By Andrew Dansby
February 17, 2014 | Updated: February 17, 2014 5:24pm
On an unseasonably warm winter day, Mireille Enos is dressed for spring. Red-headed and radiant in a floral print dress, she’s also quick to smile. This bears mention because Enos’ roles in film and television tend to not be very bright.
The Sugar Land native and High School for the Performing and Visual Arts grad is best known for doing three seasons of “The Killing,” work that requires a lot of standing in the rain in Vancouver during the winter. Fittingly on the show, she plays Detective Sarah Linden, an anguished Seattle officer who does the decidedly glum work of investigating the murders of children.
Prior to “The Killing,” Enos played twins JoDean Marquart and Kathy Marquart on the dark “Big Love.” Nothing good happened to them. And more recently she was Karin Lane in “World War Z,” which allowed Enos to clutch a walkie-talkie waiting for calls from Brad Pitt, who was being pursued by zombies.
“My manager and I joke that next I need to play a character who talks and wears colorful clothes,” Enos says, laughing. She rattles off a few forthcoming projects, all of which sound pretty dark. “But I did just shoot a lovely little movie called ‘If I Stay’ with Chloë Moretz based on a lovely young adult novel. I get to be much lighter and happier in that one. Which was nice.”
We’ll have to take her word for it. The IMDb summary of the film is as follows: “A car accident lands 17-year-old Mia in a coma and claims the life of her family.”
But Enos works well amid death and darkness. Because she’s played such quiet types, Enos has had to find physical ways to convey information, particularly on “The Killing.” Enos has had a herky jerky relationship with Linden, simply because the show keeps getting canceled and resurrected. “We can’t get rid of it, right?” Enos says.
AMC canceled the show once but brought it back. After the cable channel pulled the plug a second time, Netflix stepped in with plans to shoot a short fourth season to air this year. A show frequently critiqued for leaving viewers hanging between seasons will likely have the opportunity to write its own resolution.
Enos – who has received Emmy and Golden Globe nominations for the show – can’t talk about plot points, but says, “It’s a continuation of where we left off in Season 3. It’s about resolving events from that season.
“But it’s nice to have the opportunity to close it the way Veena (Sud, the show’s creator) wants to. I’ll miss Sarah. It’s the longest I’ve ever spent with any character. Getting to end it this way will help me feel like there was closure.”
Enos was in town last month for an HSPVA luncheon at the River Oaks Country Club, where she was honored and a guest speaker. She credits her mother, who was roving about the event beforehand taking photos of some of the art pieces and performers, with nurturing her career when Enos was young.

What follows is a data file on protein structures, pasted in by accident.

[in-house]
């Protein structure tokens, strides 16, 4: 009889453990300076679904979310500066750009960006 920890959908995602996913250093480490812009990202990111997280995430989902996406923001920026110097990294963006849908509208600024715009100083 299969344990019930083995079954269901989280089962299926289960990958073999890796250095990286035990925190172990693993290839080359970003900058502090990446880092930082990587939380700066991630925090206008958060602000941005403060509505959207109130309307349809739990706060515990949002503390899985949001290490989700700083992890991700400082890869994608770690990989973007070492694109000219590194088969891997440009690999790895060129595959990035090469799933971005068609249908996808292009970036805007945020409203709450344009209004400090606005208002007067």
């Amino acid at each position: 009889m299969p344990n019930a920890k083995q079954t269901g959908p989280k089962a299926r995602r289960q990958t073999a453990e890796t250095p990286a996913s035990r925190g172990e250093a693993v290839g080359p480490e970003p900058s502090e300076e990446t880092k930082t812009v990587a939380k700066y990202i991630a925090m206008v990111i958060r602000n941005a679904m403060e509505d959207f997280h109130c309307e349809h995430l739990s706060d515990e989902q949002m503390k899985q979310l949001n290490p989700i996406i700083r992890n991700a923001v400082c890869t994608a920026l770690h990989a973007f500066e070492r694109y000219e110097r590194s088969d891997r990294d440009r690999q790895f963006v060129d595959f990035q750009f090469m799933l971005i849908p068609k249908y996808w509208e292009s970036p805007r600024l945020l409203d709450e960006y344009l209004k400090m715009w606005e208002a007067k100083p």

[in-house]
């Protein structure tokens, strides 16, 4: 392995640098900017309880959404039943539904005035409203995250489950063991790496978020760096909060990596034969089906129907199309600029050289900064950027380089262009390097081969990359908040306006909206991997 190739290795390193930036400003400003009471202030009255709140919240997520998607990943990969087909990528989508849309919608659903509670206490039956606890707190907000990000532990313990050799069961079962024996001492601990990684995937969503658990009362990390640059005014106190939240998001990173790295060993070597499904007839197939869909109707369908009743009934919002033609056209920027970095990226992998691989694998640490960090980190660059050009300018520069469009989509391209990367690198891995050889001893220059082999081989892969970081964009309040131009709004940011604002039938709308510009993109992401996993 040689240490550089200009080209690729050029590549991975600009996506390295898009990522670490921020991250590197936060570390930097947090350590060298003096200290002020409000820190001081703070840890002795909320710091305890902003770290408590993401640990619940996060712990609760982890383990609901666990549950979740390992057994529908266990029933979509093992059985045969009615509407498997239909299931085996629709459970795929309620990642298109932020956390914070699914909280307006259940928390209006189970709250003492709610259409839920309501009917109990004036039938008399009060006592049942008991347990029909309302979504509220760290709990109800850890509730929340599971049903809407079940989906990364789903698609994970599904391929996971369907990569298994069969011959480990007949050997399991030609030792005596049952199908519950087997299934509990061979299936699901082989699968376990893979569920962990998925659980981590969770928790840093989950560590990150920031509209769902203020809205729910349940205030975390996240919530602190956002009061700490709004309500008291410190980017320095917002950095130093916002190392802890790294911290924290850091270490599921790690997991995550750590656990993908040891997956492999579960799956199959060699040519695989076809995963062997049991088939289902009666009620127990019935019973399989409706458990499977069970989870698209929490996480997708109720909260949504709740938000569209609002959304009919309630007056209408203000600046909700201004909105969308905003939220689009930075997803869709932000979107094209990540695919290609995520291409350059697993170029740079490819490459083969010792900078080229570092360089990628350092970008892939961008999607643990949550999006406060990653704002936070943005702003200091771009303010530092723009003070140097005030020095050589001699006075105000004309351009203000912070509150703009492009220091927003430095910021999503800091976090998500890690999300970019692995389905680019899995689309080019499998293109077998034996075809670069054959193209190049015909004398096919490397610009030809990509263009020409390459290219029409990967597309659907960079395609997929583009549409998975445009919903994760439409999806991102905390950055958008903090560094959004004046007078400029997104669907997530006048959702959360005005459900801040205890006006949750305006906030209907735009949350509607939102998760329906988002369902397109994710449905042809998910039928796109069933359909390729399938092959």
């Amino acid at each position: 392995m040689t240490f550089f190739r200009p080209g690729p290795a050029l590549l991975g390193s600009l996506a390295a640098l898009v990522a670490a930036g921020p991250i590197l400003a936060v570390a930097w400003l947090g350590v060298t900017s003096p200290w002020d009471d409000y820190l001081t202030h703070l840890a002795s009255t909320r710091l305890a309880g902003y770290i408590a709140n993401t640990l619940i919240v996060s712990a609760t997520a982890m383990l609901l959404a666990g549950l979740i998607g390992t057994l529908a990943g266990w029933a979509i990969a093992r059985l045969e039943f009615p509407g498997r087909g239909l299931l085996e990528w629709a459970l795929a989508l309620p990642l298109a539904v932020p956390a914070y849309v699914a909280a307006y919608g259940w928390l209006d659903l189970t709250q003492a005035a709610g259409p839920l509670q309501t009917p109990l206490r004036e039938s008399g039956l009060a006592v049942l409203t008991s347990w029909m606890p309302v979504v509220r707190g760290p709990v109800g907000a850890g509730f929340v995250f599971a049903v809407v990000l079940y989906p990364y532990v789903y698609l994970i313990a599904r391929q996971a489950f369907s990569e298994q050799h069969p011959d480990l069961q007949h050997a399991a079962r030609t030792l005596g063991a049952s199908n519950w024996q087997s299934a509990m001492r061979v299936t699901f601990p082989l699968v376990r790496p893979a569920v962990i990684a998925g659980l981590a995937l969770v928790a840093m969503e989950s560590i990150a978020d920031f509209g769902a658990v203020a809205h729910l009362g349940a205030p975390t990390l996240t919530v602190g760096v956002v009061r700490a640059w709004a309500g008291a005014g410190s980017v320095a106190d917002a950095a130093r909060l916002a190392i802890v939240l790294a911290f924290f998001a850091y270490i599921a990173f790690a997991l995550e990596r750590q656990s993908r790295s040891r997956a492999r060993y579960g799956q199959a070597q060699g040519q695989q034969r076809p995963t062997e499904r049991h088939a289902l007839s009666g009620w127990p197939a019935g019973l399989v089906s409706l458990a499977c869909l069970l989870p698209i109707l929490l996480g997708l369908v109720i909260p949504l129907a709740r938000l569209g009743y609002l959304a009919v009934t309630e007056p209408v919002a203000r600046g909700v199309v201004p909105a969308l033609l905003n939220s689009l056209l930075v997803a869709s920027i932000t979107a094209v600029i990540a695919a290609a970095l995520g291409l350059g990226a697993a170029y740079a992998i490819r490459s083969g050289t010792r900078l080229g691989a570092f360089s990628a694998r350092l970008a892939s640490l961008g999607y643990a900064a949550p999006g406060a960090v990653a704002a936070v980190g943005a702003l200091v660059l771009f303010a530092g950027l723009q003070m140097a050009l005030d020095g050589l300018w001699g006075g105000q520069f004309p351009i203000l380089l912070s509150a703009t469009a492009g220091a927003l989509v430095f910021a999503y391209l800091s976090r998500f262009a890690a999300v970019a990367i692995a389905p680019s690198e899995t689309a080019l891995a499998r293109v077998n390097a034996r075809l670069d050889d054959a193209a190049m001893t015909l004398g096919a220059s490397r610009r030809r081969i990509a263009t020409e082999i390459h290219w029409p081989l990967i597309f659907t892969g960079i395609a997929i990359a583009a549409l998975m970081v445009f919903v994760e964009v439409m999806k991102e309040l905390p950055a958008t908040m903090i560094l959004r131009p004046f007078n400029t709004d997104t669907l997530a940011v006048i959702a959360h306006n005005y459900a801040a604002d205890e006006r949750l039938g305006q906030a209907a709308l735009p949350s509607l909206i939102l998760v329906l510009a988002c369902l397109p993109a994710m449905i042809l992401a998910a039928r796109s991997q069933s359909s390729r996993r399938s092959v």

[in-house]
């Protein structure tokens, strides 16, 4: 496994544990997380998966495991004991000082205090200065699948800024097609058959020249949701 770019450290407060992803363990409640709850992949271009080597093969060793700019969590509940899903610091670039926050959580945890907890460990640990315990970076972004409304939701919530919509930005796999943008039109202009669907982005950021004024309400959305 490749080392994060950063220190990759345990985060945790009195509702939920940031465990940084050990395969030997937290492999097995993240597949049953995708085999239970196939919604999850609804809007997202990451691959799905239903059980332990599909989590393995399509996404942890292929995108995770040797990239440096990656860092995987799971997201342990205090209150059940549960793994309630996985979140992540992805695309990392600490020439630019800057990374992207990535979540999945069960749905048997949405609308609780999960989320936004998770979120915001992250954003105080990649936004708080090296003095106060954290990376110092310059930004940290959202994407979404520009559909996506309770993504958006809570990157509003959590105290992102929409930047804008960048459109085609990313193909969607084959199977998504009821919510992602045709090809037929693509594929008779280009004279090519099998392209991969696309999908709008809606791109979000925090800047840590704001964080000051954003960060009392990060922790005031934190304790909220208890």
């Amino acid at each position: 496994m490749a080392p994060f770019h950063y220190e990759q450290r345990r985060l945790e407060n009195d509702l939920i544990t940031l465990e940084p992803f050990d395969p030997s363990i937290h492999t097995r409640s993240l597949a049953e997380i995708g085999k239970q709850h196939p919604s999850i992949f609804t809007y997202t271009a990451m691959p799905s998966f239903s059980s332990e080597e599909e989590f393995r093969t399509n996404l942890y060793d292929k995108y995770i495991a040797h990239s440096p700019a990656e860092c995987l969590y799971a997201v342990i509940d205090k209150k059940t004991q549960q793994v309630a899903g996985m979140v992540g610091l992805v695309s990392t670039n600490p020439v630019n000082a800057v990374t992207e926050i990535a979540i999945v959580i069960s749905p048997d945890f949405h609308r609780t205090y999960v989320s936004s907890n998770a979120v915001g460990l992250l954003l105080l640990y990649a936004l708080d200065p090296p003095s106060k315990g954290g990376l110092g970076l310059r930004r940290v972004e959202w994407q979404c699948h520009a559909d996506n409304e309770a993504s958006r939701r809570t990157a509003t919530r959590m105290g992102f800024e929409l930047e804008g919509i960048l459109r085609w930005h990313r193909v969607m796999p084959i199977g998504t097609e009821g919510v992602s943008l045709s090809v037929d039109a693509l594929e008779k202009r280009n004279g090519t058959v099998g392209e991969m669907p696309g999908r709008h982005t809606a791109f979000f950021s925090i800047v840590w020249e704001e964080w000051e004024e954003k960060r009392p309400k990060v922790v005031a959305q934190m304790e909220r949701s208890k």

“She wanted to dance, but she didn’t have the chance,” Enos says. “So she promised herself – not just for the arts, but anything her kids wanted to do, she’d throw open the doors if she could. Of course she got a bunch of arty kids. But she was the one up all night helping us with audition pieces, driving us to rehearsals, throwing study parties.”
The fourth of five children, Enos followed an older sister to HSPVA, where she studied in the school’s theater program until her graduation in 1993. She calls the school “magic. There’s something very special they’ve captured there. Such a diverse group of kids thrown together. No cliques, no acting out. Just creative people who were thrilled to be there.
“There was no turning back after that. No backup plan. This was the deal.”
After college, Enos moved to New York City. Her first big break came with a 2005 Broadway production of “Who’s Afraid of Virginia Woolf?,” which earned her a Tony nomination.
Two years later she began appearing in “Big Love,” which led to her work on “The Killing.”
At 38, Enos is finding more doors open. She appreciates the slow slog toward success. “I don’t think I would’ve been responsible enough in my twenties to navigate all this,” she says.
In a few weeks, she’ll begin shooting the final episodes of “The Killing.” While the show was on ice, Enos took several other projects. The first one set for release is “Sabotage,” about DEA agents being targeted by members of a drug cartel.
She also has made a pair of films with director Atom Egoyan, who isn’t exactly known for light fare.
The first of those is “Devil’s Knot,” a feature film about the West Memphis 3 – a trio of Arkansas teenagers who were believed by many to be innocent of three 1993 child murders for which they were convicted; they were released in 2011.
Enos plays Vicki Hutcherson, who was a crucial figure in turning the police investigation toward the accused, even though she later recanted her testimony.
Once again she finds herself in an internalized and tormented part.
“She’s a tragic figure,” Enos says, “a single mom who was barely keeping it together.”
Like “The Killing,” the film sounds like it will be long on mood. Enos says Egoyan “shot it like a mystery. There’s so much in the story that we don’t know and will probably never know. He used factual events and actual dialog from courtroom transcripts. But there’s some mystery there, and the mystery is what Atom really leaned into. He made it twisty.”